The wall piece was a type of firearm used during the 18th century by the national and colonial armies of most European countries. Essentially, it was a scaled-up version of the army's standard infantry musket, operating under the same principles, but with a bore of up to one-inch (25.4 mm) calibre. These weapons filled a gap in firepower between the musket and the lightest artillery pieces, such as the swivel gun. Wall pieces were so named because they were designed to be used along the walls of fortifications. They were equipped with a yoke at the point of balance, which tapered into a pivot, which could be inserted into several sockets along the walls, which would absorb the recoil of the piece and also provide a stable gun platform. (In this respect they were much like a scaled-down version of the swivel gun.) Wall pieces could also be mounted on very light carriages for service in the field, usually in support of the larger guns. They were also used on small naval vessels.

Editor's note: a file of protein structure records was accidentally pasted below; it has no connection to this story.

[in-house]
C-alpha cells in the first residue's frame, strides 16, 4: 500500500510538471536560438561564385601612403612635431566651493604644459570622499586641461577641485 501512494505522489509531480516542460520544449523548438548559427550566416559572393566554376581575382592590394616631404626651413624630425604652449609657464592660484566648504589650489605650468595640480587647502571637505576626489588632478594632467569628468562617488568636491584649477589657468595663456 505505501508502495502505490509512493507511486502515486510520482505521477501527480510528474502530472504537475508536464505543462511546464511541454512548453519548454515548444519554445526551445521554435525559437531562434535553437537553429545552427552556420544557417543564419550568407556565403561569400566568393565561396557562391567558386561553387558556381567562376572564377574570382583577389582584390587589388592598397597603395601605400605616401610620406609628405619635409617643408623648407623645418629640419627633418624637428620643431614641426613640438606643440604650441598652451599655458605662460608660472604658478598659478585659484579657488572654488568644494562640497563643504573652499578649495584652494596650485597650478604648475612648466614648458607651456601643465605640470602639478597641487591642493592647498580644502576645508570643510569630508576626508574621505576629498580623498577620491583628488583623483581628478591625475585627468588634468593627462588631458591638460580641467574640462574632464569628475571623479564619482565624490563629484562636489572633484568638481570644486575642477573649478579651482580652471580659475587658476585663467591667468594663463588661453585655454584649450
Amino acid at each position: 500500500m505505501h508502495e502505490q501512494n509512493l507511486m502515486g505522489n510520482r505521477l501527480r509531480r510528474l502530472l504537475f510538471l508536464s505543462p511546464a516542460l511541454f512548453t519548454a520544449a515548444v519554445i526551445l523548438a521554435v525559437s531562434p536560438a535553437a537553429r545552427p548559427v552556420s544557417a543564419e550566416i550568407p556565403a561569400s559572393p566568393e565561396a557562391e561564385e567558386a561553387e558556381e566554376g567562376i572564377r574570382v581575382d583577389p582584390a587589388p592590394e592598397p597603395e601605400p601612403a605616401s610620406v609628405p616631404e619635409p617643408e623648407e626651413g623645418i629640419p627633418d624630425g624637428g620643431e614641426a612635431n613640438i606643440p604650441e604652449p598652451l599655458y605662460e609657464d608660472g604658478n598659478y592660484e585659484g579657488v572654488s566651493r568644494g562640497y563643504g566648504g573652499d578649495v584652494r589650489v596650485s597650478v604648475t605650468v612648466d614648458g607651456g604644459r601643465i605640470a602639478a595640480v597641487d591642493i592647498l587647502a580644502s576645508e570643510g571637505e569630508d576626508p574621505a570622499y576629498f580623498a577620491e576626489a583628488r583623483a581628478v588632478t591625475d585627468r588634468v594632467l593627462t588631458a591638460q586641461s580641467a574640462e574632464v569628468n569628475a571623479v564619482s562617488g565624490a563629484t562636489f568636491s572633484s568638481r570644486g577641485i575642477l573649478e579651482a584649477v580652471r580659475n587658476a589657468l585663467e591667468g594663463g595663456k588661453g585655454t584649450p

This sort of weapon may also be found described as an amusette, especially when deployed in the field.
- De Witt Bailey, Ph.D., Small Arms of the British Forces in America 1664-1815, Woonsocket, RI, USA, 2009, pp 205-08